The Geology, History, and Wildlife of the Appalachian Mountain Habitat

Appalachian Mountains
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The Appalachian Mountain Range is an ancient band of mountains that stretches in a southwestern arc from the Canadian province of Newfoundland to central Alabama, the heart of southeastern United States. The highest peak in the Appalachians is Mount Mitchell (North Carolina) which lies at an elevation of 6,684 feet above sea level.

Habitat Classification

The habitat zones found within the Appalachian Mountain Range may be classified as follows:

  • Ecozone: Terrestrial
  • Ecosystem: Alpine / Montane
  • Region: Nearctic
  • Primary Habitat: Temperate forest
  • Secondary Habitats: Mixed deciduous forest (also known as southern hardwood forest), southern Appalachian forest, transition forest, and boreal forest

Wildlife

The wildlife a person might encounter in the Appalachian Mountains includes a wide variety of animals:

  • Mammals (moose, white-tailed deer, black bears, beaver, chipmunks, rabbits, squirrels, foxes, raccoons, opossums, skunks, groundhogs, porcupines, bats, weasels, shrews, and minks)
  • Birds (hawks, woodpeckers, warblers, thrushes, wrens, nuthatches, flycatchers, sapsuckers, and grouses)
  • Reptiles and amphibians (frogs, salamanders, turtles, rattlesnakes, and copperheads)

Plants

A hiker along the Appalachian Trail would see plenty of plant life as well. More than 2,000 species of plants are believed to live along the mountain range, with 200 species living only in the southern Appalachians.

  • Rhododendron, azalea, and mountain laurel are among those producing flowers.
  • A multitude of tree species includes red spruce, balsam fir, sugar maple, buckeye, beech, ash, birch, red oak, white oak, poplar, walnut, sycamore, yellow poplar, buckeye, eastern hemlock, and chestnut oak.
  • Mushrooms, ferns, mosses, and grasses also are abundant.

Geology and History

The Appalachians were formed during a series of collisions and separations of tectonic plates that began 300 million years ago and continued through the Paleozoic and Mesozoic Eras. When the Appalachians were still forming, the continents were in different locations than today, and North America and Europe had collided. The Appalachians were once an extension of the Caledonian mountain chain, a chain that is today in Scotland and Scandinavia.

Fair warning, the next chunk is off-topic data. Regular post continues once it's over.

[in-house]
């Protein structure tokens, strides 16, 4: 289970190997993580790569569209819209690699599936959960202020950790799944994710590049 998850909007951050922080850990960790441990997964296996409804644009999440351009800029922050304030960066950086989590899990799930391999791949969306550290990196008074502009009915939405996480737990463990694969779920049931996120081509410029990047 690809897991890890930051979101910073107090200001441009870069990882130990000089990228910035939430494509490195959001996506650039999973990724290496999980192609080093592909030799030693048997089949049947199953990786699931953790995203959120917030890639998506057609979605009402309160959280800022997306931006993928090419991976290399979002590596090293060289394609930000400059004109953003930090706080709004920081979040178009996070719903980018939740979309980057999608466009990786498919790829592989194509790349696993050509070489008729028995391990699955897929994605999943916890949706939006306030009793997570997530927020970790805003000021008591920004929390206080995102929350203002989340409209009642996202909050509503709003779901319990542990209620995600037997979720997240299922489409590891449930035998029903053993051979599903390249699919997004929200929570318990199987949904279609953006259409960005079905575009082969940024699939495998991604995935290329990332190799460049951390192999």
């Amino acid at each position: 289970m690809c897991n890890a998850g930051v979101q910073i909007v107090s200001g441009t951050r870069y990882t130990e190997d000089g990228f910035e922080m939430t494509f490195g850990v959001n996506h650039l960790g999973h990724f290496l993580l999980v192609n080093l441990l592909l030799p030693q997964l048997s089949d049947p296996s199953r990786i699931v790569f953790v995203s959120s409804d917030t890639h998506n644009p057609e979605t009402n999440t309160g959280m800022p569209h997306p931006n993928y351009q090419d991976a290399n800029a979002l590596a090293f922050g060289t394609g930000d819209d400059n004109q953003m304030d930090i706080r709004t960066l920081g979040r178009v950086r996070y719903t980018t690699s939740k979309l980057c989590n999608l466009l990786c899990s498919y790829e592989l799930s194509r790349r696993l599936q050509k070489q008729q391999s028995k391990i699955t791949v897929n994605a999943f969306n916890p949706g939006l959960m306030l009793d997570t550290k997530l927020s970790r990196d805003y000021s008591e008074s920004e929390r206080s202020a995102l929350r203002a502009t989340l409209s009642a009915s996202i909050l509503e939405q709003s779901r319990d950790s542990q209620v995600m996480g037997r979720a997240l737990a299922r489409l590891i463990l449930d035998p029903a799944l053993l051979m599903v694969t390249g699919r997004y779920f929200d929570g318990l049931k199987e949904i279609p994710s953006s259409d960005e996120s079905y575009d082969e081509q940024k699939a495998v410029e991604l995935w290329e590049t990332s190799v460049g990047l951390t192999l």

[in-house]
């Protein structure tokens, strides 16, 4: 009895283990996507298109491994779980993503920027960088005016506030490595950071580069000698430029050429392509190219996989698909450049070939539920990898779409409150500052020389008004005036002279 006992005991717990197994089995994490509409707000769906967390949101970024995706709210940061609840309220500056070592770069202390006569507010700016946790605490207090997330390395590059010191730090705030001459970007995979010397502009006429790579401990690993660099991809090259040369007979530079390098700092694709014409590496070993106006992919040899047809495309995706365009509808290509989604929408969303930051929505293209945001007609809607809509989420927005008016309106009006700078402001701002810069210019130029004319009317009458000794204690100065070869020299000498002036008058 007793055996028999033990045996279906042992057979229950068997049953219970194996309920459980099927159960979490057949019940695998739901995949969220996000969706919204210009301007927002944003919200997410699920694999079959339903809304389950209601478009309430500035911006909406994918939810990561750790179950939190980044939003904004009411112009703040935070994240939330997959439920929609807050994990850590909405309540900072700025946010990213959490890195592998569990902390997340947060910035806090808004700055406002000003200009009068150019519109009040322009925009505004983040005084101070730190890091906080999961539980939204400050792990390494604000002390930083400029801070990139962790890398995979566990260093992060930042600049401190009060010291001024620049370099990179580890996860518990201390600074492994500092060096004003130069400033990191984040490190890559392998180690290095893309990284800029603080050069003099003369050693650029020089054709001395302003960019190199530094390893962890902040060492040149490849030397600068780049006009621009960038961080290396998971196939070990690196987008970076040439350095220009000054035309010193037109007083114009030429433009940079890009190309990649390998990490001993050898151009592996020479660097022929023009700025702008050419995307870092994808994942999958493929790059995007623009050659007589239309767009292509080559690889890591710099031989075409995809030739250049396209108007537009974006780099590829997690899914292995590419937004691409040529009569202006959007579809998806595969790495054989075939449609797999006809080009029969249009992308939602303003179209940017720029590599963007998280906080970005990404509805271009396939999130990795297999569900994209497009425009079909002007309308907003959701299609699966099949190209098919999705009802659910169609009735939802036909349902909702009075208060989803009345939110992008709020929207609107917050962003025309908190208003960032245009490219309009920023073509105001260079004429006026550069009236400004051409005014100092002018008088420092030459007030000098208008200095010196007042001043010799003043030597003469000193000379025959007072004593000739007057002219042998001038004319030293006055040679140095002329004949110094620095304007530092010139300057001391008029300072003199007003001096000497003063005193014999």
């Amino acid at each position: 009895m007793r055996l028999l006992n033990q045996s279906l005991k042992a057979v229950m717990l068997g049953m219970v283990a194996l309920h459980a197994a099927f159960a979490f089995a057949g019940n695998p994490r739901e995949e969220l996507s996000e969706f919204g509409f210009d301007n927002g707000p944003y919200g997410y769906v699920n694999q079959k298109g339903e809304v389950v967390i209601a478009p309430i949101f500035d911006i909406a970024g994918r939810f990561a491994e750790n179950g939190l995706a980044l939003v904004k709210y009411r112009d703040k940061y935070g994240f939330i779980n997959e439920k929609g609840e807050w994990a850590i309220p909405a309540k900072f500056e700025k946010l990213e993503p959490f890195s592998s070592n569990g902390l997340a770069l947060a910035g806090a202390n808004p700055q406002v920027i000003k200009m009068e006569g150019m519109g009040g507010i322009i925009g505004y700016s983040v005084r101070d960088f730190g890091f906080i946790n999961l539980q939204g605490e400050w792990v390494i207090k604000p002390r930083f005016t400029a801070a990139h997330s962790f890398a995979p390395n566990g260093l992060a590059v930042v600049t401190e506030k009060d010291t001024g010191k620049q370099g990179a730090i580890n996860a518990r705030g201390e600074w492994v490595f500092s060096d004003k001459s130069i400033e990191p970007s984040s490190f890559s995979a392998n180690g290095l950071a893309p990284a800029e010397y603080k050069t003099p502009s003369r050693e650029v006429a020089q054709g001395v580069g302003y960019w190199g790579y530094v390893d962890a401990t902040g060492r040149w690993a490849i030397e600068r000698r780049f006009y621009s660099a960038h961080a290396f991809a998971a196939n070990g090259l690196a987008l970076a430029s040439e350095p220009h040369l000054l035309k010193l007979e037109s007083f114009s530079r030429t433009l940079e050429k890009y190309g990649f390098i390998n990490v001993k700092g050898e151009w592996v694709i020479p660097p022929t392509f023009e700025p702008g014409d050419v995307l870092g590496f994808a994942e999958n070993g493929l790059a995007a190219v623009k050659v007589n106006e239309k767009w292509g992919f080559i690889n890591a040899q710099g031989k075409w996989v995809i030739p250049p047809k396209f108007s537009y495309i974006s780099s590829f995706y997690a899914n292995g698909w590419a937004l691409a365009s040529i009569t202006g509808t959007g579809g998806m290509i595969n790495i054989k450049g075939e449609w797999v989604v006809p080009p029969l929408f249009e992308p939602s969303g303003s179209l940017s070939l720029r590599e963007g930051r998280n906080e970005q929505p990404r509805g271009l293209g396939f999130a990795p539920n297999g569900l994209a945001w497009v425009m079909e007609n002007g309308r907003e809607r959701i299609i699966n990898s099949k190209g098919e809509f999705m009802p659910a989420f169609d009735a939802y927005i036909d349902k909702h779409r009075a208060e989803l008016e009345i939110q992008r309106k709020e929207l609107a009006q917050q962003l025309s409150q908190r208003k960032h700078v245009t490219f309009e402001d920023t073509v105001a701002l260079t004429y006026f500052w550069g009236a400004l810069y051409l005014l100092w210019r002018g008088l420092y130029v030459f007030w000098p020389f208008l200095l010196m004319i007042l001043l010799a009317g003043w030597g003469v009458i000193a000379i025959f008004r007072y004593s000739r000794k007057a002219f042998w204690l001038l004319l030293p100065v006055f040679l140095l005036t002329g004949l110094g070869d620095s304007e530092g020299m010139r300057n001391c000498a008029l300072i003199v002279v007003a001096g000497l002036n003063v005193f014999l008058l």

Since their formation, the Appalachians have undergone extensive erosion. The Appalachians are a geologically complex range of mountains that are a mosaic of folded and uplifted plateaus, parallel ridges and valleys, metamorphosed sediments and volcanic rock layers.

Conservation

The rich forests and coal veins provided industry to an often impoverished area. But the aftermath sometimes left areas of the Appalachians devastated with air pollution, dead trees, and acid rain. Several groups are working to conserve the habitat for future generations as the native species also face threats from urbanization and climate change.

Where to See Wildlife

The 2,100-mile Appalachian Trail is a favorite of hikers, running from Springer Mountain in Georgia to Mount Katahdin in Main. Shelters are posted along the route for overnight stays, though it isn't necessary to hike the entire trail to enjoy its beauty. For those who would rather drive, the Blue Ridge Parkway runs 469 miles from Virginia's Shenandoah National Park to the Great Smoky Mountains National Park in North Carolina and Tennessee.

Some of the places you can see wildlife along the Appalachians include:

  • Appalachian National Scenic Trail (stretches from Maine to Georgia)
  • Cuyahoga Valley National Park (Ohio)
  • Great Smoky Mountains National Park (North Carolina and Tennessee)
  • Shenandoah National Park (Virginia)
  • White Mountain National Forest (New Hampshire and Maine)